Tim Palmieri at Pacific Standard Tavern

This Week in New Haven (September 10 - 16)

Like the carousel at its end, this week goes round in a glittering swirl of color and contour.

Monday, September 10
Headlining this week’s Manic Mondays show at Cafe Nine (250 State St, New Haven; 203-789-8281), Sugar Candy Mountain sounds delicious, its airy, psychedelic altitudes caramelized by retro warmth. Young opener Sean Henry, a New Yorker formerly known as Boy Crush, brings a youthful and affected sort of grunge, while other opener Jake Shaker, a local appearing under the name Skating, plays it straighter but also wider, fusing “soul, doo wop and emo music.” Free with RSVP or $5 at the door.

Tuesday, September 11
The “Listen Here” series, in which New Haven Theater Company actors read short stories selected by New Haven Review editors, continues at 7 p.m. at the Institute Library (847 Chapel St, New Haven; 203-562-4045). Tonight’s stories are Dave Eggers’s After I Was Thrown in the River and Before I Drowned and David Sedaris’s You Can’t Kill the Rooster, with fresh cookies to eat, tea to drink and a moderated talkback to follow. $10 suggested donation.

sponsored by

The Knights of Columbus Museum

Wednesday, September 12
The Windham-Campbell Prizes Literary Festival, an annual affair honoring and featuring a handful of authors, playwrights and poets through a series of free and public engagements, begins this evening with a 5 p.m. ceremony and keynote address by poet Elizabeth Alexander in Sprague Hall (470 College St, New Haven). Tomorrow and Friday, 17 events—like a talk inspired by the influential works of philosophy that emerged from the cafes-cum-salons of pre-war Europe, a “shop” talk with “two of America’s finest playwrights” and a discussion about “Memories, Secrets and Lies: Writing on Family”—span several Yale venues and, as you can see, a rich variety of topics.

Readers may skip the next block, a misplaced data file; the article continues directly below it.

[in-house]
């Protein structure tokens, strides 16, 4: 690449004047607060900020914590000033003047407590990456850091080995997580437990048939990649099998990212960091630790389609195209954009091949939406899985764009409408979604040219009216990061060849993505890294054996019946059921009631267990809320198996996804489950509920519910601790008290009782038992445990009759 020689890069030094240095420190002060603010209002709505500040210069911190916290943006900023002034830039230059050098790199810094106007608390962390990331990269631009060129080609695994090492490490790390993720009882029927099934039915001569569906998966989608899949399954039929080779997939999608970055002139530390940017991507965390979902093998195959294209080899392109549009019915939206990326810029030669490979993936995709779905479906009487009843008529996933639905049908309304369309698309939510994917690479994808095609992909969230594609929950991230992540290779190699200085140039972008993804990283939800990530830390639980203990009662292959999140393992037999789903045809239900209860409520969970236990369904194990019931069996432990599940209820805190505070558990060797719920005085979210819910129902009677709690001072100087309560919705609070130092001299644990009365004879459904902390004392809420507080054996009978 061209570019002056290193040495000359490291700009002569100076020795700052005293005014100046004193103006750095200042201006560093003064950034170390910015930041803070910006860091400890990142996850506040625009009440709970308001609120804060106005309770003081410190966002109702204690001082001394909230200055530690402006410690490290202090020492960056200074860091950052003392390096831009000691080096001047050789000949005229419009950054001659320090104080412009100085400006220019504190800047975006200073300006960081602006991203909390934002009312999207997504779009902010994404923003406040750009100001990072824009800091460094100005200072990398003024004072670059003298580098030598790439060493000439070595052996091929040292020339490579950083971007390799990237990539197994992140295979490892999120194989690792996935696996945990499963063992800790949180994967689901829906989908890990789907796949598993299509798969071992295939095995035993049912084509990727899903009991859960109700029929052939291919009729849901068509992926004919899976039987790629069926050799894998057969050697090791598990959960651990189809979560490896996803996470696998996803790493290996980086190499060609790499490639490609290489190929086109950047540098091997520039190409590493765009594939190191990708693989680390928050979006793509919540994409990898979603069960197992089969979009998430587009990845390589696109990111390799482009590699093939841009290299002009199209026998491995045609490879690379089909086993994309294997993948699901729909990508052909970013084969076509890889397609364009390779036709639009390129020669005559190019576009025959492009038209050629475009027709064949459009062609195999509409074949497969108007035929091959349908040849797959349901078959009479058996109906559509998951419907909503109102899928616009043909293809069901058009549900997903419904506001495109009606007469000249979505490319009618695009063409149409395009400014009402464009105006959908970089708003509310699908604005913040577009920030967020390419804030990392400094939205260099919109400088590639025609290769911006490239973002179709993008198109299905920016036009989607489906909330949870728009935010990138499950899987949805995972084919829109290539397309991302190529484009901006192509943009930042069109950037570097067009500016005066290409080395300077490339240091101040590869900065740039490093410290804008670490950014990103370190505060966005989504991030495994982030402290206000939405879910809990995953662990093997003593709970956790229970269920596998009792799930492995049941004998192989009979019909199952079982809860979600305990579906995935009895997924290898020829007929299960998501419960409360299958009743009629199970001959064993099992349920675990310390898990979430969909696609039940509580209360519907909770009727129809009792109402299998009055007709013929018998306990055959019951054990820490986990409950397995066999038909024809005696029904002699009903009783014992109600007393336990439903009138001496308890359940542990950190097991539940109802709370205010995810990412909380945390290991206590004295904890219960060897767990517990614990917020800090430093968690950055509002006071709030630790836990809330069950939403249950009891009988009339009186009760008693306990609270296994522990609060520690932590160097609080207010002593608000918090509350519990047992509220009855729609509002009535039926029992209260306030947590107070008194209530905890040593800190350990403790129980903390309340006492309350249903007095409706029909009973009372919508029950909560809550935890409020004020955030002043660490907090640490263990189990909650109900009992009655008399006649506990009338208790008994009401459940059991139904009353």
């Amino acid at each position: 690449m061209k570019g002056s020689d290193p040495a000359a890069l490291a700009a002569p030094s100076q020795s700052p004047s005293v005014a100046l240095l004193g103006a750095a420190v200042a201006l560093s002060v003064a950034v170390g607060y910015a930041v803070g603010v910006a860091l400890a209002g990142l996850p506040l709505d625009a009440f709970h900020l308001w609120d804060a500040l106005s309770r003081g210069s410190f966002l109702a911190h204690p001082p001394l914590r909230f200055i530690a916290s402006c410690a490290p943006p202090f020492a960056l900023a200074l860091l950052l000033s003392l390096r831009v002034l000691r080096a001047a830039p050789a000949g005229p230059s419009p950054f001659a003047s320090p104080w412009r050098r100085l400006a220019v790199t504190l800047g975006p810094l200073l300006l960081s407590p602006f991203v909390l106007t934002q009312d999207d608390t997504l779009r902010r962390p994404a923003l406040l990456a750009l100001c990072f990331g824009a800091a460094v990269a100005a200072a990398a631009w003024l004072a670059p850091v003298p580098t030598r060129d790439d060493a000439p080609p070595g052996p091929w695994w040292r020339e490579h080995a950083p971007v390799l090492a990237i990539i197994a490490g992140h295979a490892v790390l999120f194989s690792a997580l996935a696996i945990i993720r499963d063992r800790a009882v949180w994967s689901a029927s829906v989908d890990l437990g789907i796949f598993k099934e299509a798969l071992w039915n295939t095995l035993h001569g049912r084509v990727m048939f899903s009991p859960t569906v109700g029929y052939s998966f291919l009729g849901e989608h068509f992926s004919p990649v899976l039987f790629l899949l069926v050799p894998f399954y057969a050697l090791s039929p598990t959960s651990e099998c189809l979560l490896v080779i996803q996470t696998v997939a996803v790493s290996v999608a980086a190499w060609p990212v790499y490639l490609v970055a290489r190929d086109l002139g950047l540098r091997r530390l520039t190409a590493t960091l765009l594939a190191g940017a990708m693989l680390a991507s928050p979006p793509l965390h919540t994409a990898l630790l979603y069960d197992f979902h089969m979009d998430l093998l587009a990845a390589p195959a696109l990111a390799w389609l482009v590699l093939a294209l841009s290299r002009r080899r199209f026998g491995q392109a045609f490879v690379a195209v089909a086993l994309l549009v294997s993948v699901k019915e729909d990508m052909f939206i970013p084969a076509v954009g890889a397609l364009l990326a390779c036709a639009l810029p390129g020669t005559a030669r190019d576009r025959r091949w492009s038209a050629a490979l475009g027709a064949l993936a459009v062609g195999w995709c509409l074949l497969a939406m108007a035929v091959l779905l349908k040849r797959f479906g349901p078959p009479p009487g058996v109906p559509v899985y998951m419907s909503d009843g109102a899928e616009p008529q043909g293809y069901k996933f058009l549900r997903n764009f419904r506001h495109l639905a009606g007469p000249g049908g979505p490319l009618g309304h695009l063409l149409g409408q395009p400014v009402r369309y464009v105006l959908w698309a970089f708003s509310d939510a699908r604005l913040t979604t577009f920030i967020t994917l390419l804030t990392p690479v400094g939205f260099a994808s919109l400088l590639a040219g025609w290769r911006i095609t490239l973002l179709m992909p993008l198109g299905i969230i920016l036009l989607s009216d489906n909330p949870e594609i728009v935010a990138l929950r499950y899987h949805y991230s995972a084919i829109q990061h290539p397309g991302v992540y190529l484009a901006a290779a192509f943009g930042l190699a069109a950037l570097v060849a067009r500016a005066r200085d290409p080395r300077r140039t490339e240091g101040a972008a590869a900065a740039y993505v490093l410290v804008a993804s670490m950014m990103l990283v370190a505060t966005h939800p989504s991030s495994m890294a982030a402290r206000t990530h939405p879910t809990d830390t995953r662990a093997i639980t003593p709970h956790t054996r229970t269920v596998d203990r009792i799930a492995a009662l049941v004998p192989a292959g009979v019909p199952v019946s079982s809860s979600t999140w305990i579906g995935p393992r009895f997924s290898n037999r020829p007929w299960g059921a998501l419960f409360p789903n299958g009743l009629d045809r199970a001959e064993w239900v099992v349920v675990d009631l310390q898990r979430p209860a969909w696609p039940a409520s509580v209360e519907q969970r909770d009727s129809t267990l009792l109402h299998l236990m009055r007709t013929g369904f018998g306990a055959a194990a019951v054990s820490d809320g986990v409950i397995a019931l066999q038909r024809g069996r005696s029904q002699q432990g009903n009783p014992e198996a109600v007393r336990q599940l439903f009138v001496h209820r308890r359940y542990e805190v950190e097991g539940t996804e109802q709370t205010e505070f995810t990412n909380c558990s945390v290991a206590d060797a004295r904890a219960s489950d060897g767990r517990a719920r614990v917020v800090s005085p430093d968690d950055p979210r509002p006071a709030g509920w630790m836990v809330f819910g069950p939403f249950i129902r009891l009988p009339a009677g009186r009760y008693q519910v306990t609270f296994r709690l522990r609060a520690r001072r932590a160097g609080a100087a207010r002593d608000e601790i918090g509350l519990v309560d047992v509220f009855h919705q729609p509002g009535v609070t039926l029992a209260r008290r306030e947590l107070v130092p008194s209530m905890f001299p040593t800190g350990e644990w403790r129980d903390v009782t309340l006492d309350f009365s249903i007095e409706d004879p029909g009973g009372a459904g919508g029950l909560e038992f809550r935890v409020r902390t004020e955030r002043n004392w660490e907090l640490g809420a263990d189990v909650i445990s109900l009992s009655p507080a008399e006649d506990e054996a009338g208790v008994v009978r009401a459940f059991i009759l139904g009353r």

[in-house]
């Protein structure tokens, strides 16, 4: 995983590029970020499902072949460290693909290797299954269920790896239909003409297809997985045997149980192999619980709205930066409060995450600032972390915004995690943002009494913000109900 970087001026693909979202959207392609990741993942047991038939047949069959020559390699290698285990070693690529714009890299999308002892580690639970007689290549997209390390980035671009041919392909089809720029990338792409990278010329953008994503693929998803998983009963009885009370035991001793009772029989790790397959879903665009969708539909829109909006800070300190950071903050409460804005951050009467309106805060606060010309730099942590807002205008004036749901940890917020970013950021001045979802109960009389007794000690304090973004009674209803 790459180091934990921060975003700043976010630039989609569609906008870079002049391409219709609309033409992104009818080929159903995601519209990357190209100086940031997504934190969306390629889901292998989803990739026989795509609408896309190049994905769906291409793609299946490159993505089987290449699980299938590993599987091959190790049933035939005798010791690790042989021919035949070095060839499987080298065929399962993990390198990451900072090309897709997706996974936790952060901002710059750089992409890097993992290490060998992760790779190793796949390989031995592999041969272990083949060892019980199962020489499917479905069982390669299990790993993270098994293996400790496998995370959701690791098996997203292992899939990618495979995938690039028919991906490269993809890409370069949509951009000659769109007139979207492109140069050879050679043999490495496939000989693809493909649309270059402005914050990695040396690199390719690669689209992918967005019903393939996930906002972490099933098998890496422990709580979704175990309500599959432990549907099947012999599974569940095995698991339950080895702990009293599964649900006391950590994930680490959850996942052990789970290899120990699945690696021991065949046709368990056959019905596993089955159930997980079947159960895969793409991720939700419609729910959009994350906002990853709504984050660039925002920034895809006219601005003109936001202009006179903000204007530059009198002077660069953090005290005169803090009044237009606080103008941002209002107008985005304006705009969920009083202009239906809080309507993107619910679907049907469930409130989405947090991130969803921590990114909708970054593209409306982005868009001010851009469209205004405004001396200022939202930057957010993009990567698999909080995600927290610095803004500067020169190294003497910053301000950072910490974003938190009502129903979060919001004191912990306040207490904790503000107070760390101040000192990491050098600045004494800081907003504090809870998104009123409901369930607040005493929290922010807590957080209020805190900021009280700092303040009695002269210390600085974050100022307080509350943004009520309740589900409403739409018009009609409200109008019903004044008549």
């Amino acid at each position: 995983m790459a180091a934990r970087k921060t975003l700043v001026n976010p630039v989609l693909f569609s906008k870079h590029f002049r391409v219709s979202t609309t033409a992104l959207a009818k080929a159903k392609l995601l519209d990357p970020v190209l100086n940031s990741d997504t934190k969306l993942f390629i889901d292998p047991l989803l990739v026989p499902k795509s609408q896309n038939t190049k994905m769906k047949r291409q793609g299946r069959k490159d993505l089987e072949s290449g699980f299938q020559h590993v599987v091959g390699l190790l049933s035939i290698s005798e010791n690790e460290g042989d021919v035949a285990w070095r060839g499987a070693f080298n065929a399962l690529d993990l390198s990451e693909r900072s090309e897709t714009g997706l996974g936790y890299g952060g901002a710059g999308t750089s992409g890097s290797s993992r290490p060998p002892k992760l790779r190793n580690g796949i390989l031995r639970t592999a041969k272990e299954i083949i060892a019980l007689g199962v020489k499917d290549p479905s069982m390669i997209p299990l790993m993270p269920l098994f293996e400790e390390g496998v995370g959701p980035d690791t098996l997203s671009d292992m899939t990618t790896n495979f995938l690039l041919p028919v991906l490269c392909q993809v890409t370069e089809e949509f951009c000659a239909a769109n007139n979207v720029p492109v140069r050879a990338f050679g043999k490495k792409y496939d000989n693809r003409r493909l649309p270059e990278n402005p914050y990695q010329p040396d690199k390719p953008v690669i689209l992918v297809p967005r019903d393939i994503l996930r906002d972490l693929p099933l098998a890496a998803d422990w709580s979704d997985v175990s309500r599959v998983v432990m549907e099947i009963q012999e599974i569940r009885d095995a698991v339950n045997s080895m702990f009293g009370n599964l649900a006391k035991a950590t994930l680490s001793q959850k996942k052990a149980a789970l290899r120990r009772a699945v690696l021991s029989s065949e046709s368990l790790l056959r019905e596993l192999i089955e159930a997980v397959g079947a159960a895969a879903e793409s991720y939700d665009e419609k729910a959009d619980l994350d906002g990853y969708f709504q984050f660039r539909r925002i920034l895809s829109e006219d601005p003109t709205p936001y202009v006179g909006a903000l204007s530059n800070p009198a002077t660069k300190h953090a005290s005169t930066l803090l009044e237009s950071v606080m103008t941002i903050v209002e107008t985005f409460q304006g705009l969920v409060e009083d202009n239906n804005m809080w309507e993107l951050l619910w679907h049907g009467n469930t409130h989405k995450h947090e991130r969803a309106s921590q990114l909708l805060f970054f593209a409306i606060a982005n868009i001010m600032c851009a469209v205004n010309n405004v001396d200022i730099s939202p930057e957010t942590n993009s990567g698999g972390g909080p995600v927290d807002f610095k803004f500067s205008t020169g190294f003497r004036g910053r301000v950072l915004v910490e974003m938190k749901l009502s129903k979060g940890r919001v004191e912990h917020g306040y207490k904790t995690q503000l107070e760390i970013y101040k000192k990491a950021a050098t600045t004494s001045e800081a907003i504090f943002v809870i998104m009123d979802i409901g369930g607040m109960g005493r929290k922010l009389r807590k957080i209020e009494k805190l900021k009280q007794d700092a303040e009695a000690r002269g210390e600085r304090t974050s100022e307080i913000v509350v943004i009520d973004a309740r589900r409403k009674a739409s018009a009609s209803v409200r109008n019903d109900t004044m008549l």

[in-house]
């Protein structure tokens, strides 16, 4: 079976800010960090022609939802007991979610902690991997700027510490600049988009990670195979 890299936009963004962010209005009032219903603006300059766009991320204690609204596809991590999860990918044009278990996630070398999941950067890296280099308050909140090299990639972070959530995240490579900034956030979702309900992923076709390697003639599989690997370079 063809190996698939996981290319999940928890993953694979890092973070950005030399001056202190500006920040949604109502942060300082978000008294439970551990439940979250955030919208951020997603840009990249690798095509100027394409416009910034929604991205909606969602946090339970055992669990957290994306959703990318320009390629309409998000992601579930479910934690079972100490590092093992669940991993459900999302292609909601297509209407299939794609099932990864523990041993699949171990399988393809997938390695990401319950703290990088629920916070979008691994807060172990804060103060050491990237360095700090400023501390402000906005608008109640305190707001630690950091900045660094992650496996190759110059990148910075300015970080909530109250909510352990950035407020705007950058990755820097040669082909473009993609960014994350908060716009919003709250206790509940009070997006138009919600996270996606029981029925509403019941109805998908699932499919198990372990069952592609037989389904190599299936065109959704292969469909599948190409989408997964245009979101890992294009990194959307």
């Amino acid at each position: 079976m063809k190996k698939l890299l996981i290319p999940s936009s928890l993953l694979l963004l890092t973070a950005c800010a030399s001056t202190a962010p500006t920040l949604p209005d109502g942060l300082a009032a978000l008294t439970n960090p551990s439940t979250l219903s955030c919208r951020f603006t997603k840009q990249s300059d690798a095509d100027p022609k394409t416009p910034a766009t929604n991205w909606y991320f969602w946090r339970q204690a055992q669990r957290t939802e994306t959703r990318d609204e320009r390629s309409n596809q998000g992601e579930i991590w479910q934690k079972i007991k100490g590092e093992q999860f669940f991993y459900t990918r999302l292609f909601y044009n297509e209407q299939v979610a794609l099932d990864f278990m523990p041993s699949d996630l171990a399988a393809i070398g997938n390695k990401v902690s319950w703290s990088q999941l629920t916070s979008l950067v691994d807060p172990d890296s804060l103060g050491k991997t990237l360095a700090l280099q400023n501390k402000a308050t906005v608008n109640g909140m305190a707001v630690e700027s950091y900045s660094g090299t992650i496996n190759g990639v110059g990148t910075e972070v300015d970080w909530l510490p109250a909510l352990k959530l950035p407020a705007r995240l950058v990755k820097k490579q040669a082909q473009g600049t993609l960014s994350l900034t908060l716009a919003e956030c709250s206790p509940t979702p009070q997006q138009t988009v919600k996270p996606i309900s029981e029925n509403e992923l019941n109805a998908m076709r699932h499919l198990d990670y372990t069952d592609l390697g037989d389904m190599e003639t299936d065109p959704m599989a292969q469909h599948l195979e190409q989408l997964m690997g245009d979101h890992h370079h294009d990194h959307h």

Thursday, September 13
Pacific Standard Tavern (212 Crown St, New Haven) hosts a tribute to a band from the other side of the Atlantic: the Beatles. But it’s a psychedelia-forward take delivered by local whizzes including singer/guitarist Tim Palmieri, with tickets costing $10 for two sets of “later-era Beatle songs” starting at 9:30 p.m.

Friday, September 14
Yale Cabaret (217 Park St, New Haven; 203-432-1566), a black box special in part for its commitment to experimental theater—and for its ability to fulfill the age-old combination of dinner and a show—presents a production of Marita Bonner’s The Purple Flower. “Credited as the first known experimental work written by a black American woman,” Flower “combines both biblical imagery and political allegory in order to inspire revolution and disrupt what she calls ‘the thin-skin-of-civilization.’” Performances happen today and tomorrow at 8 p.m. and 11 p.m., with tickets going for $25 or $15 for Yale faculty/staff and $12 for students.

Saturday, September 15
With events from last Sunday to this—including a Monday opening reception for Rupture, an art exhibit at the New Haven Pride Center (84 Orange St, New Haven; 203-387-2252); two Thursday dance-and-drag performances of Escapade: An Unusual Experience at Lyric Hall (827 Whalley Ave, New Haven; 203-389-8885); and the crowning of Mr. and Miss Gay New Haven last night at Partners Cafe (365 Crown St, New Haven; 203-776-1014)—PRIDE New Haven peaks with a 2:30 p.m. march leaving from the Pride Center and 3:30 block party downtown on Center Street, which goes until 10 and features “food vendors, shopping and information booths, a large outdoor stage with performances throughout the day” and a DJ spinning in-between.

Sunday, September 16
Sunday in the Park, a yearly festival in Edgerton Park (75 Cliff St, New Haven), promises “a fun day for the whole family,” with “fresh flowers and veggies for sale, white elephant tag sale, silent auction, pony rides, birds of prey, children’s games, bungee jump, baked goods, music and more!” 11 a.m. to 5 p.m. Free to attend.

From 4 to 7 p.m., the historic carousel at Lighthouse Point Park (2 Lighthouse Rd, New Haven) is the centerpiece of Beer & Oysters on the Sound, a benefit for the New Haven Land Trust. “Come ready to savor Copps Island Oysters, … sample beer from 16 local breweries and welcome a talented host of homebrewers,” organizers say. Regular tickets cost $35 in advance or $40 at the door, with discounts for teens and kids.

Written and photographed by Dan Mims. Readers are encouraged to verify times, locations and prices before attending events.

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